Bardeen was a scientist with a very unassuming personality. While he served as a professor for almost 40 years at the University of Illinois, he was best remembered by neighbors for hosting cookouts where he would prepare food for his friends, many of whom were unaware of his accomplishments at the university. He would always ask his guests if they liked the hamburger bun toasted (since he liked his that way). He enjoyed playing golf and going on picnics with his family. Lillian Hoddeson said that because he "differed radically from the popular stereotype of 'genius' and was uninterested in appearing other than ordinary, the public and the media often overlooked him." [6]

When Bardeen was asked about his beliefs during a 1988 interview, he responded: "I am not a religious person, and so do not think about it very much". However, he has also said: "I feel that science cannot provide an answer to the ultimate questions about the meaning and purpose of life." Bardeen did believe in a code of moral values and behavior. [49] John Bardeen's children were taken to church by his wife, who taught Sunday school and was a church elder. [35] :168–169 Despite this, he and his wife made it clear that they did not have faith in an afterlife and other religious ideas. [50] He was the father of James M. Bardeen, William A. Bardeen, and daughter Elizabeth.


Bardeen died of heart disease at age 82 at Brigham and Women's Hospital in Boston, Massachusetts, on January 30, 1991. [51] Although he lived in Champaign-Urbana, he had come to Boston for medical consultation. [8] Bardeen and his wife Jane (1907–1997) are buried in Forest Hill Cemetery, Madison, Wisconsin.[ citation needed ] They were survived by three children, James, William and Elizabeth Bardeen Greytak, and six grandchildren. [8]


Near the end of this decade, when they begin enumerating the names of the people who had the greatest impact on the 20th century, the name of John Bardeen, who died last week, has to be near, or perhaps even arguably at, the top of the list ... Mr. Bardeen shared two Nobel Prizes and has been awarded numerous other honors. But what greater honor can there be when each of us can look all around us and everywhere see the reminders of a man whose genius has made our lives longer, healthier and better.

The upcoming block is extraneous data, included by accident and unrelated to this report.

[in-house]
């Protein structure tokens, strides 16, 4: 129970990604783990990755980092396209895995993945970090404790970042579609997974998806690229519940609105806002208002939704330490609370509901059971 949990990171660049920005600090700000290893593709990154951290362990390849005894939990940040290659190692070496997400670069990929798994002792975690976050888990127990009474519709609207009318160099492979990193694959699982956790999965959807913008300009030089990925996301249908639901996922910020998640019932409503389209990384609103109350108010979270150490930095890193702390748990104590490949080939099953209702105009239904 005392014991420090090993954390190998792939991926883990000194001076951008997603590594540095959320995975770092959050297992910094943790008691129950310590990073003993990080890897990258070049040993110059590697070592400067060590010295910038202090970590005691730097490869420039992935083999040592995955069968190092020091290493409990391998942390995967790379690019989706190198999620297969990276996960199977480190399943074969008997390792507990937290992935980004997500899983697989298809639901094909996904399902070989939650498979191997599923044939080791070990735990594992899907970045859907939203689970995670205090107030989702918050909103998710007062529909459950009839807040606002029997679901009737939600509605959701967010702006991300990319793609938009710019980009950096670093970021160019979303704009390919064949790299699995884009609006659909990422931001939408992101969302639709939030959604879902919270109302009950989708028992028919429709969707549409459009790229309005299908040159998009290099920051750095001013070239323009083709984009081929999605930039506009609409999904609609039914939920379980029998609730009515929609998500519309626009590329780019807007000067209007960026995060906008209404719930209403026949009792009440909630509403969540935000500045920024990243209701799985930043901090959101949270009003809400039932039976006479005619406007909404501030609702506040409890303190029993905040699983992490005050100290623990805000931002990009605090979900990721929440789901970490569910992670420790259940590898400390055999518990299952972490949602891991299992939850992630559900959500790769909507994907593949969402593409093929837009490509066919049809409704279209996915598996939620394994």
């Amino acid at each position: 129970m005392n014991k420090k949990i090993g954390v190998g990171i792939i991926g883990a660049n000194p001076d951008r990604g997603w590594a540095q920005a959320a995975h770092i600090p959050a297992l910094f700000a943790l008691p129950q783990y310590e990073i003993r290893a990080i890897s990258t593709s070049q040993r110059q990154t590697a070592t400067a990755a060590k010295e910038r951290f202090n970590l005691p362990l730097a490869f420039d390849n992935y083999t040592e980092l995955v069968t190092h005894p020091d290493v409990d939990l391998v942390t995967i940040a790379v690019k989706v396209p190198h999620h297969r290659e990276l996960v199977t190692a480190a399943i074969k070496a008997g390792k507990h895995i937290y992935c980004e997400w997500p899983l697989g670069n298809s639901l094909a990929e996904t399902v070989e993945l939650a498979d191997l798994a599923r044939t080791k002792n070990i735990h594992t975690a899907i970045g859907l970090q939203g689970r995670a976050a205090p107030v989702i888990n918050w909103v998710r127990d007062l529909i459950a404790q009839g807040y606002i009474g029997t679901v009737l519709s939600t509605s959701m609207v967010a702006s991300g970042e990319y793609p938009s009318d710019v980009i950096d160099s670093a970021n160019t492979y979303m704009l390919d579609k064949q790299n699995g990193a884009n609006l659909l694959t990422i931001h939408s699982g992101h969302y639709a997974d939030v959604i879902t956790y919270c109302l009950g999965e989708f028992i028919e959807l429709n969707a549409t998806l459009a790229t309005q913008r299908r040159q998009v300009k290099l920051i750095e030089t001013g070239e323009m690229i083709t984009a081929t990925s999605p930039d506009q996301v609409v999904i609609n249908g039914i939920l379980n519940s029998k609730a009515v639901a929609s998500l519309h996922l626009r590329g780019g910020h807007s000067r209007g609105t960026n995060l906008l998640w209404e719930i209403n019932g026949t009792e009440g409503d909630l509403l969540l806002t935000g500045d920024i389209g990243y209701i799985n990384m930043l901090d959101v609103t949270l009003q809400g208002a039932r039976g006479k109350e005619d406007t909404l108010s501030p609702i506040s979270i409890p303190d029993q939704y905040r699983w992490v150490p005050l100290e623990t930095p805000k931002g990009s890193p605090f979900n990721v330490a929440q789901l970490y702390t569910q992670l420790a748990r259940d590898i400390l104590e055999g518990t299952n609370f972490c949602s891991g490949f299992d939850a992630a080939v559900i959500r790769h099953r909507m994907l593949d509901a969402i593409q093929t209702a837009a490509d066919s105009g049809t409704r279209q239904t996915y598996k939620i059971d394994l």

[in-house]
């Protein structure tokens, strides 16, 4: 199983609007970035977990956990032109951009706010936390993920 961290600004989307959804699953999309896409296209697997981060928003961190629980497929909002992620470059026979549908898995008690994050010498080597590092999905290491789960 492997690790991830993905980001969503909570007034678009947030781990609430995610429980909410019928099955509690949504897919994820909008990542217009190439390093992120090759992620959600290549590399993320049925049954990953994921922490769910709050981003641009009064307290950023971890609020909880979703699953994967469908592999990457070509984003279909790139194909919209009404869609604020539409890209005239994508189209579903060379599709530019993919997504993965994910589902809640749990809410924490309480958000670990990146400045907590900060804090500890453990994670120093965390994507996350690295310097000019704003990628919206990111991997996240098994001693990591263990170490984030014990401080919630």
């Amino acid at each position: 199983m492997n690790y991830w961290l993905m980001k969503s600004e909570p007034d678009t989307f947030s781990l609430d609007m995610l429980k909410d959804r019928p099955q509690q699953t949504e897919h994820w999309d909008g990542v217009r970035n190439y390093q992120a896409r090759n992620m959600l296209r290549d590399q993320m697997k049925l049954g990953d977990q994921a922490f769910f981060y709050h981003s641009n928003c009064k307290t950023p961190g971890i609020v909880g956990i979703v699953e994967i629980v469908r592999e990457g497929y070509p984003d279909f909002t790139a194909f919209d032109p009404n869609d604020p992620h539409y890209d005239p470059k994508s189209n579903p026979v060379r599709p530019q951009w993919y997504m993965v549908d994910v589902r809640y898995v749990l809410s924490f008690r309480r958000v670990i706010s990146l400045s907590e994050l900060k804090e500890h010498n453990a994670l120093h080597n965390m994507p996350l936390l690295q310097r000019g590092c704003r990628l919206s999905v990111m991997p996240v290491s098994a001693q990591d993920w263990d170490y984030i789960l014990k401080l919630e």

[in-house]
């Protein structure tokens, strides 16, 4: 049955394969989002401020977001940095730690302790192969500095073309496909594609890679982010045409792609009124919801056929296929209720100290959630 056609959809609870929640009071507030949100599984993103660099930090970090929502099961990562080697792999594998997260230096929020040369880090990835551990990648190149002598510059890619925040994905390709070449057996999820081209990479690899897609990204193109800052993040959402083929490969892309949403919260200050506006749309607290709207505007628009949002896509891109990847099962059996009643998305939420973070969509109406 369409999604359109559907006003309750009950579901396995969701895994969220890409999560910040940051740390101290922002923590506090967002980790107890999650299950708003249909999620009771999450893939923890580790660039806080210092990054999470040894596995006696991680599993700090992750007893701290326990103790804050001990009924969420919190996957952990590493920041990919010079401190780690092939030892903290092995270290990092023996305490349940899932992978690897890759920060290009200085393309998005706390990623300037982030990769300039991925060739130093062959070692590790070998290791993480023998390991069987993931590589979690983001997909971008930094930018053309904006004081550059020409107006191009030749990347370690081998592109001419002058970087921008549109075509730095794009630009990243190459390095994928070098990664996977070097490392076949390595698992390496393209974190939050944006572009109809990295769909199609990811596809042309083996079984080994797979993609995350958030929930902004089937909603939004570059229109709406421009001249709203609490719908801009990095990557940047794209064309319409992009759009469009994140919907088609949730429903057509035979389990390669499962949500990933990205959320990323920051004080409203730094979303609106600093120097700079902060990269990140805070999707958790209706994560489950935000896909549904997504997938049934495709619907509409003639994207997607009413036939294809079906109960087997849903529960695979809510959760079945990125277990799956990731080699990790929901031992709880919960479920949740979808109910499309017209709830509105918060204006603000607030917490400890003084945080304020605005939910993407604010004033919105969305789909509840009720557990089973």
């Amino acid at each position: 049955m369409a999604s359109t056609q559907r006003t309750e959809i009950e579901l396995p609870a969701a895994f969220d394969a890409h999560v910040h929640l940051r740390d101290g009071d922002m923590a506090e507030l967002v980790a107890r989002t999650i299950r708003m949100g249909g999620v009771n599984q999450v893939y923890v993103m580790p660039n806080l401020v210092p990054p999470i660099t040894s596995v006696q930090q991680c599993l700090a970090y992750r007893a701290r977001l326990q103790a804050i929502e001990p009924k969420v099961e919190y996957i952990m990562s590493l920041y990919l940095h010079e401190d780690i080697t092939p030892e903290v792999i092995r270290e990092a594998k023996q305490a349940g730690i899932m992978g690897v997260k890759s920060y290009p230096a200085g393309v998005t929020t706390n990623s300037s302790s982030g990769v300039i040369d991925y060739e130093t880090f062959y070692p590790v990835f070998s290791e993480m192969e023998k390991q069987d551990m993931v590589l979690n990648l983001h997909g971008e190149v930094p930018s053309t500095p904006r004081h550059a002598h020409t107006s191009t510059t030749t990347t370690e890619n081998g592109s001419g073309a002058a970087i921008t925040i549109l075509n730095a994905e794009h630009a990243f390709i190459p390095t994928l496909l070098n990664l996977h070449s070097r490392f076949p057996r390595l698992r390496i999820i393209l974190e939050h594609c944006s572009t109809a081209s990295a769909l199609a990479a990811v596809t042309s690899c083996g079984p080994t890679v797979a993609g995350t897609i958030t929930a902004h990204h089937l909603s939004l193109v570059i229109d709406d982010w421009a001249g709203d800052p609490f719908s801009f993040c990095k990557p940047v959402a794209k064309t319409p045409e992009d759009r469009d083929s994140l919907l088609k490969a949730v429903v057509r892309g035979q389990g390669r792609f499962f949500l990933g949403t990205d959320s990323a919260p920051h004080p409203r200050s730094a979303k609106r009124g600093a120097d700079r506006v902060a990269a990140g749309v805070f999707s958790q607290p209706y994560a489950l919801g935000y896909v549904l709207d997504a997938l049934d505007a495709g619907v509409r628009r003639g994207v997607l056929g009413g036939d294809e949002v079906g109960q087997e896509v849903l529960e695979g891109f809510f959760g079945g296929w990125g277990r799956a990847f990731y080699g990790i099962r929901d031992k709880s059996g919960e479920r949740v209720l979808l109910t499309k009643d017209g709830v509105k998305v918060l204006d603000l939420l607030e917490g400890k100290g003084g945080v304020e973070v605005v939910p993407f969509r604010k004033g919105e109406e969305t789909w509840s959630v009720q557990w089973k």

Chicago Tribune editorial, February 3, 1991

In honor of Bardeen, the engineering quadrangle at the University of Illinois at Urbana-Champaign is named the Bardeen Quad.

Also in honor of Bardeen, Sony Corporation endowed a $3 million John Bardeen professorial chair at the University of Illinois at Urbana-Champaign, beginning in 1990. [51] Sony Corporation owed much of its success to commercializing Bardeen's transistors in portable TVs and radios, and had worked with Illinois researchers. As of 2022, the John Bardeen Professor is Yurii Vlasov. [52]

At the time of Bardeen's death, then-University of Illinois chancellor Morton Weir said, "It is a rare person whose work changes the life of every American; John's did." [40]

Bardeen was honored on a March 6, 2008, United States postage stamp as part of the "American Scientists" series designed by artist Victor Stabin. The $0.41 stamp was unveiled in a ceremony at the University of Illinois. [53] His citation reads: "Theoretical physicist John Bardeen (1908–1991) shared the Nobel Prize in Physics twice—in 1956, as co-inventor of the transistor and in 1972, for the explanation of superconductivity. The transistor paved the way for all modern electronics, from computers to microchips. Diverse applications of superconductivity include infrared sensors and medical imaging systems." The other scientists on the "American Scientists" sheet include biochemist Gerty Cori, chemist Linus Pauling and astronomer Edwin Hubble.

Related Research Articles

<span class="mw-page-title-main">Condensed matter physics</span> Branch of physics

Condensed matter physics is the field of physics that deals with the macroscopic and microscopic physical properties of matter, especially the solid and liquid phases which arise from electromagnetic forces between atoms. More generally, the subject deals with condensed phases of matter: systems of many constituents with strong interactions among them. More exotic condensed phases include the superconducting phase exhibited by certain materials at extremely low cryogenic temperature, the ferromagnetic and antiferromagnetic phases of spins on crystal lattices of atoms, and the Bose–Einstein condensate found in ultracold atomic systems. Condensed matter physicists seek to understand the behavior of these phases by experiments to measure various material properties, and by applying the physical laws of quantum mechanics, electromagnetism, statistical mechanics, and other physics theories to develop mathematical models.

<span class="mw-page-title-main">Superconductivity</span> Electrical conductivity with exactly zero resistance

Superconductivity is a set of physical properties observed in certain materials where electrical resistance vanishes and magnetic fields are expelled from the material. Any material exhibiting these properties is a superconductor. Unlike an ordinary metallic conductor, whose resistance decreases gradually as its temperature is lowered, even down to near absolute zero, a superconductor has a characteristic critical temperature below which the resistance drops abruptly to zero. An electric current through a loop of superconducting wire can persist indefinitely with no power source.